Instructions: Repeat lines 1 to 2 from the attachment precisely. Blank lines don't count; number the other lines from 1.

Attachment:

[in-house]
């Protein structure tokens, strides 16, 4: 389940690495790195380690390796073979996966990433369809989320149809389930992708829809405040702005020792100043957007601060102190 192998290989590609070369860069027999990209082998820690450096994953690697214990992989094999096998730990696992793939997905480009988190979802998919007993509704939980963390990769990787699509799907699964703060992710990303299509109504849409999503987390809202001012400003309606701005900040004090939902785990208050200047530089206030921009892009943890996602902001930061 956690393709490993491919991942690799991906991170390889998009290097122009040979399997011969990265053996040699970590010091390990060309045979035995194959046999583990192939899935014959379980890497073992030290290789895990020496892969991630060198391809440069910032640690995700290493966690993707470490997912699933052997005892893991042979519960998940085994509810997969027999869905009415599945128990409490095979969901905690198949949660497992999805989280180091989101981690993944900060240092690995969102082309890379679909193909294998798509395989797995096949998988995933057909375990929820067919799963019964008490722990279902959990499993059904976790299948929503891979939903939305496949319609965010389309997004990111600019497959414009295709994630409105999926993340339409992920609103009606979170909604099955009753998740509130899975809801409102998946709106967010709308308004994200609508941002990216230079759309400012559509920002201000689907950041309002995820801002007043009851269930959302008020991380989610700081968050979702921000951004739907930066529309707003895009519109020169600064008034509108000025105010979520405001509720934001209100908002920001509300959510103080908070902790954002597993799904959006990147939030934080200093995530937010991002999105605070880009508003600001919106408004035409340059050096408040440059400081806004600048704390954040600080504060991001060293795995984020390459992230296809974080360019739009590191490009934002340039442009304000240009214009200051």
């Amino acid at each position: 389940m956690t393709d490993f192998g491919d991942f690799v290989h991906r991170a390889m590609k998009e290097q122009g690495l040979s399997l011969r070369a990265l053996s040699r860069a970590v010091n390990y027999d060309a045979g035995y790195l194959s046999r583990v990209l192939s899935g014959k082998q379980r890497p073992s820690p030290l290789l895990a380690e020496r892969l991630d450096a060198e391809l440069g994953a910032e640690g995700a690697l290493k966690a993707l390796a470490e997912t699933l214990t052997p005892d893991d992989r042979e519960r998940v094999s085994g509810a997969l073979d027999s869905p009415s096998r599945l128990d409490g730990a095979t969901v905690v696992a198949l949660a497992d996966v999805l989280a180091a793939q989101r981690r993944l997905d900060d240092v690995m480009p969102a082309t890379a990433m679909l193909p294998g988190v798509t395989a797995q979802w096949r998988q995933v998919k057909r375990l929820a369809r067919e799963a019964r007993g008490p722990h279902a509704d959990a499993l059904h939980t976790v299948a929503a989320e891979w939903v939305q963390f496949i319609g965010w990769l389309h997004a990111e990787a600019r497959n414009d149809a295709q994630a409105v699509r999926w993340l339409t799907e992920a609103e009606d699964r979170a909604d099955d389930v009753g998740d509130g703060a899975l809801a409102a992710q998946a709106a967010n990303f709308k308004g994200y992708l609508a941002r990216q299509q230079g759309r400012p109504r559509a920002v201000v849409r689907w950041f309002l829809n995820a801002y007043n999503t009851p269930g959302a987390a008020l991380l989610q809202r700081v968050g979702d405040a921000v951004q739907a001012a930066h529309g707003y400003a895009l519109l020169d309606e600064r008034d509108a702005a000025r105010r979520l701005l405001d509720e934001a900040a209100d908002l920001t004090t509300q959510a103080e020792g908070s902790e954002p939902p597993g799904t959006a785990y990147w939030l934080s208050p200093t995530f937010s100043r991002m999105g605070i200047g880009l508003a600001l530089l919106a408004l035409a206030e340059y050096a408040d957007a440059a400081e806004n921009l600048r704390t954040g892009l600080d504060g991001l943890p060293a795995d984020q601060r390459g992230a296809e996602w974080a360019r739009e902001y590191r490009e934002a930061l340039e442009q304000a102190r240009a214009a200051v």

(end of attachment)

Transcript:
[in-house]
């Protein structure tokens, strides 16, 4: 389940690495790195380690390796073979996966990433369809989320149809389930992708829809405040702005020792100043957007601060102190 192998290989590609070369860069027999990209082998820690450096994953690697214990992989094999096998730990696992793939997905480009988190979802998919007993509704939980963390990769990787699509799907699964703060992710990303299509109504849409999503987390809202001012400003309606701005900040004090939902785990208050200047530089206030921009892009943890996602902001930061 956690393709490993491919991942690799991906991170390889998009290097122009040979399997011969990265053996040699970590010091390990060309045979035995194959046999583990192939899935014959379980890497073992030290290789895990020496892969991630060198391809440069910032640690995700290493966690993707470490997912699933052997005892893991042979519960998940085994509810997969027999869905009415599945128990409490095979969901905690198949949660497992999805989280180091989101981690993944900060240092690995969102082309890379679909193909294998798509395989797995096949998988995933057909375990929820067919799963019964008490722990279902959990499993059904976790299948929503891979939903939305496949319609965010389309997004990111600019497959414009295709994630409105999926993340339409992920609103009606979170909604099955009753998740509130899975809801409102998946709106967010709308308004994200609508941002990216230079759309400012559509920002201000689907950041309002995820801002007043009851269930959302008020991380989610700081968050979702921000951004739907930066529309707003895009519109020169600064008034509108000025105010979520405001509720934001209100908002920001509300959510103080908070902790954002597993799904959006990147939030934080200093995530937010991002999105605070880009508003600001919106408004035409340059050096408040440059400081806004600048704390954040600080504060991001060293795995984020390459992230296809974080360019739009590191490009934002340039442009304000240009214009200051």